The Corner

The Right Question to Ask Obama on the Constitution

I don’t want to say that the Fifth Circuit’s request to the Obama administration was a stunt, nor that it was trivial. But, alas, it focused on the wrong question.

The president quickly clarified his apparent warning against constitutional review by stating that, of course, he doesn’t question the Court’s powers of judicial review, but he thinks it would be “unprecedented” for the Court to strike down a federal regulation of “economic activity” because it hasn’t done that since the New Deal.

This clarification reveals the real vulnerability in his approach to the Constitution: What exactly does he think Congress does not have the power to do under the Commerce Clause? Or, to be more precise, does the commerce power have judicially enforceable limits — and if so, what are they?

Since Wickard v. Filburn was handed down in 1942, conservatives have been saying that if Congress may regulate any activity which in the “aggregate” has a “substantial effect on interstate commerce,” it may regulate all economic activity — and indeed all activity, period. If so, its commerce power is not limited to the regulation of commerce “among the several States” as the Constitution provides, and is subject only to such limits as may be self-imposed by Congress. And, if that is true, than the commerce power swallows up all the other enumerated powers, and indeed the entire scheme of enumerated powers. Congress is then left to regulate whatever it will, while the powers left to the states or to the people are only those Congress chooses not to regulate, totally reversing the clear meaning of the Tenth Amendment. 

In both United States v. Lopez (1995) and United States v. Morrison (2000), the Supreme Court made it clear that the commerce power power has some limit, and that non-economic activity (such as criminal conduct) falls outside that limit. The Court has never held that all economic activity is within the commerce power, and although no other result would be consistent with Wickard (which is why Wickard is fatally flawed), allowing Congress to regulate all economic activity would obliterate the distinction that the Court has repeatedly insisted upon between what is national and what is local. As the Court insisted in Morrison, “The Constitution requires a distinction between what is truly national and what is truly local.”

As Justice Scalia said during oral argument on the individual mandate, allowing Congress to regulate virtually all economic activity would violate the “the principle that the Federal Government is a government of enumerated powers and the vast majority of powers remain in the States and do not belong to the Federal Government.” Scalia got the Solicitor General to agree on this point, and that was the fatal concession. As Scalia asked, “if the government can do this, what . . . can it not do?”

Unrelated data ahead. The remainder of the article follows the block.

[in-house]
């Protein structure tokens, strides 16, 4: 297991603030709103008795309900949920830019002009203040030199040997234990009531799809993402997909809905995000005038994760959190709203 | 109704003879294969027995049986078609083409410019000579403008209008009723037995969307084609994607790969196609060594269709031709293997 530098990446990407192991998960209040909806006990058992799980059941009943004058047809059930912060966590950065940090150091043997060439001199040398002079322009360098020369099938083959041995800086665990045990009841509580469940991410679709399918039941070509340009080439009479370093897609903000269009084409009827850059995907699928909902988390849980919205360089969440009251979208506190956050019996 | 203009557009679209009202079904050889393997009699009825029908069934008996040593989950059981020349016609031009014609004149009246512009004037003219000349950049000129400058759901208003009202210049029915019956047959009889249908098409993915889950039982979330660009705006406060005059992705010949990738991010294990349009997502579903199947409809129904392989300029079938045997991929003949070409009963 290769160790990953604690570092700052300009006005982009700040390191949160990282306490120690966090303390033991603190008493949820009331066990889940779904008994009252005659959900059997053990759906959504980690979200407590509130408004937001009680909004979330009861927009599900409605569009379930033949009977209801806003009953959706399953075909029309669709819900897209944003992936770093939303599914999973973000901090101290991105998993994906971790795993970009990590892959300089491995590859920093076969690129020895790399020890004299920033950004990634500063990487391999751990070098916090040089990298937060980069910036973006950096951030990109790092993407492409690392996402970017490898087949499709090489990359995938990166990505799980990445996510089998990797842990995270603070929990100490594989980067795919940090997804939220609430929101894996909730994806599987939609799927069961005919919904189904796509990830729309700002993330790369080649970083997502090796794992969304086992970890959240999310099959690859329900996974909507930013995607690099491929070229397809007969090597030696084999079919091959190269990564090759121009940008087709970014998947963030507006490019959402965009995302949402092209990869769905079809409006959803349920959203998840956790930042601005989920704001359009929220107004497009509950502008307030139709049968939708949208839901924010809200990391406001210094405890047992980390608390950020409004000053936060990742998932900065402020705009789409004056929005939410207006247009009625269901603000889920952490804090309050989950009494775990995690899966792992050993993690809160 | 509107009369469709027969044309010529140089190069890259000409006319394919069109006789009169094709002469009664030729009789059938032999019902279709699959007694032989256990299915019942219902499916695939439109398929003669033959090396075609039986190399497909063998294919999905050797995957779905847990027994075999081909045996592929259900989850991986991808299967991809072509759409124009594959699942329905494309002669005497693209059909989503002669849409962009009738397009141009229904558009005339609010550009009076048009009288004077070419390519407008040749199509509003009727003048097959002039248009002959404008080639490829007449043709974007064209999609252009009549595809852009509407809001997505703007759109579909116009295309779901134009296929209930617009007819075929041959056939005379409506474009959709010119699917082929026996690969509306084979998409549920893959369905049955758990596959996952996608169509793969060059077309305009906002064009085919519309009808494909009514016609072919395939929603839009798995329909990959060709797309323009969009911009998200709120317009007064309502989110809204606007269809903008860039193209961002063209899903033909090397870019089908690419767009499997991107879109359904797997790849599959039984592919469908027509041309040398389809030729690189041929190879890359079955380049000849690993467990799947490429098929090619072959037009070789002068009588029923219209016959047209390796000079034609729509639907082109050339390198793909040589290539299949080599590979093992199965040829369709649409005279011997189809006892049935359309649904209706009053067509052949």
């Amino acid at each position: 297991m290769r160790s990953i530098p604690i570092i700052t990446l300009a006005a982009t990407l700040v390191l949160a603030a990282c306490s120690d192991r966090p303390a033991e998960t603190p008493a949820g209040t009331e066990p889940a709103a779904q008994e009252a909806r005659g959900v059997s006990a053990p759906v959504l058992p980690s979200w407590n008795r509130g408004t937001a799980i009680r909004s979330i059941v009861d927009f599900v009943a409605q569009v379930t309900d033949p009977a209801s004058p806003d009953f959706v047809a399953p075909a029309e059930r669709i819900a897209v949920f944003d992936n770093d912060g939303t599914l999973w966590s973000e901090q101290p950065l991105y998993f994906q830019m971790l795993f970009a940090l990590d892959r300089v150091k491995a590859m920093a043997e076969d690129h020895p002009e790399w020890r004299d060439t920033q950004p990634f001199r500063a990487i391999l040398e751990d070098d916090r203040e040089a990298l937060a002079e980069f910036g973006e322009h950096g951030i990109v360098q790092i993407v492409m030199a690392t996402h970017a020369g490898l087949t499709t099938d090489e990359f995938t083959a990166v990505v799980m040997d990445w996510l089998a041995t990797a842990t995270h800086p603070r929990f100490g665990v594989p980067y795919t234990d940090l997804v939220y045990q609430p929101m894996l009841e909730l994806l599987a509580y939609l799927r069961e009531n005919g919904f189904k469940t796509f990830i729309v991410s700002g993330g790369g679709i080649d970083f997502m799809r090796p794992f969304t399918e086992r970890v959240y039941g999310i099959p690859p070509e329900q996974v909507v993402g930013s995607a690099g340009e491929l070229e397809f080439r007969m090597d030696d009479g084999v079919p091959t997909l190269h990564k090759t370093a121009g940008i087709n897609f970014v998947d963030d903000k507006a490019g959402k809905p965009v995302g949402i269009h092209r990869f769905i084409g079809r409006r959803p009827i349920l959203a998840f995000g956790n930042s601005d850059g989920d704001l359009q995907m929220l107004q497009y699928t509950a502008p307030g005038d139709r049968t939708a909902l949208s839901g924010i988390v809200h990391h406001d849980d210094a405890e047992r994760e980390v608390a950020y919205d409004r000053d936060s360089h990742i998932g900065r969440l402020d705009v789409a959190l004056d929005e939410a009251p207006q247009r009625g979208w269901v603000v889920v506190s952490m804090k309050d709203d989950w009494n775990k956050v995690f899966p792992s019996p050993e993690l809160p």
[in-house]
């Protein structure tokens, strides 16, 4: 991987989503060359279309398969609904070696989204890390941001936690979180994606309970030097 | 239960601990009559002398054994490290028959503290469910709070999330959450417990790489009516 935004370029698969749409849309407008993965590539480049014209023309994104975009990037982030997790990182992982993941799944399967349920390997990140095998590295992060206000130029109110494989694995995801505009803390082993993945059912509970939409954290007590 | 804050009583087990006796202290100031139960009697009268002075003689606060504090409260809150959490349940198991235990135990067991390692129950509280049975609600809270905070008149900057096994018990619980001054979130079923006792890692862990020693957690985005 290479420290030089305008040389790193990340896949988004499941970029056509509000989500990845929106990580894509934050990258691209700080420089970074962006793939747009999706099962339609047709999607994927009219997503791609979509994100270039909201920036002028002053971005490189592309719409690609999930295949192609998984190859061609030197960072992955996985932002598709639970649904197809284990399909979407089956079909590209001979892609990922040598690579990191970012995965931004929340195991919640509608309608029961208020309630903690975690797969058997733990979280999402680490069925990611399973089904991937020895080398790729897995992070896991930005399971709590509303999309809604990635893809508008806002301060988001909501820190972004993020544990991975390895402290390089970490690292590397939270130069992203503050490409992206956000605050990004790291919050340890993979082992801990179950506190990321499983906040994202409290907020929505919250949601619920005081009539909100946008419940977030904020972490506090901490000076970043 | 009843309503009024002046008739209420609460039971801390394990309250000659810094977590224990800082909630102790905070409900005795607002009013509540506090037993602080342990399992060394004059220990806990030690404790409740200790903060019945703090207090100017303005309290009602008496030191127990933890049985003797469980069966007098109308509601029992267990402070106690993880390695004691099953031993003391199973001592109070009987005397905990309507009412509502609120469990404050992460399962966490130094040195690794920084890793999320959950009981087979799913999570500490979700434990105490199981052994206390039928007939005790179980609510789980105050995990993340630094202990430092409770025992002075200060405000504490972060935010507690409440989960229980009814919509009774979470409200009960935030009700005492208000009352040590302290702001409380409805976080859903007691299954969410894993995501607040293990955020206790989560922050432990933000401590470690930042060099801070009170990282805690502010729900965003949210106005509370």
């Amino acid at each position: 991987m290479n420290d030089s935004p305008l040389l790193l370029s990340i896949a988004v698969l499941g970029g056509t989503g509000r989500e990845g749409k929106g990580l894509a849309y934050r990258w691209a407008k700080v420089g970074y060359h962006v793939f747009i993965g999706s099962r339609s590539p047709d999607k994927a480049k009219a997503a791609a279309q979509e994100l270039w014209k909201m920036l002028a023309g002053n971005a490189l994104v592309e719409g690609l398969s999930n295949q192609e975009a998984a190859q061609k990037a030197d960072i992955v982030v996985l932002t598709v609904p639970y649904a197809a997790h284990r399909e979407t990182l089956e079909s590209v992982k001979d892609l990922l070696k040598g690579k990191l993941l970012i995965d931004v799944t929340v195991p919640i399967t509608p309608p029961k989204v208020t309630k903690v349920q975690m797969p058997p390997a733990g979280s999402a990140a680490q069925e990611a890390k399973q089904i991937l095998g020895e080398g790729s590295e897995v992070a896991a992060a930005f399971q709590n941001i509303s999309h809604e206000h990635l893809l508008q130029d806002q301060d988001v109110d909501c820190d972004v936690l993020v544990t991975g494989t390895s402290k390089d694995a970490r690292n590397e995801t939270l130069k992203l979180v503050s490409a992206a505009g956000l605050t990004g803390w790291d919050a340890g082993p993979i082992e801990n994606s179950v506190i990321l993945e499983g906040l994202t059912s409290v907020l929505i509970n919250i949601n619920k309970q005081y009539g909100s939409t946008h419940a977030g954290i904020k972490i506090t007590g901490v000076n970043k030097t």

The president obviously thinks that the federal power to regulate commerce “among the several states” is the power to regulate the economy, period. That is why he seems so offended by the prospect of the Supreme Court reasserting that the commerce power does indeed have judicially enforceable limits, but the Court has always insisted that the Commerce power is limited. What’s unprecedented is to assert that it’s not limited.  

This week the president revealed a major vulnerability in his view of the Constitution, but it was not his apparent attack on the principle of judicial review. It was his very real attack on the principle that the commerce power has a judicially enforceable limit. The reason the Solicitor General had such a rough time during oral argument on the individual mandate is not just that he coughed or was muddle-headed or nervous.  It’s that he couldn’t answer Scalia’s question — if the government can force you to buy health insurance, what can’t it force you to do? — and that’s because there is no answer.  

The president wouldn’t be able to answer that question any better than his solicitor general. And that’s the right question to ask him, over and over again. That’s where the argument between Solicitor General and the Justices should be elevated into an argument between the president and the American people.

Mario Loyola — Contributing editor Mario Loyola is senior fellow and Director of the Center for Competitive Federalism at the Wisconsin Institute for Law and Liberty. He began his career in corporate ...

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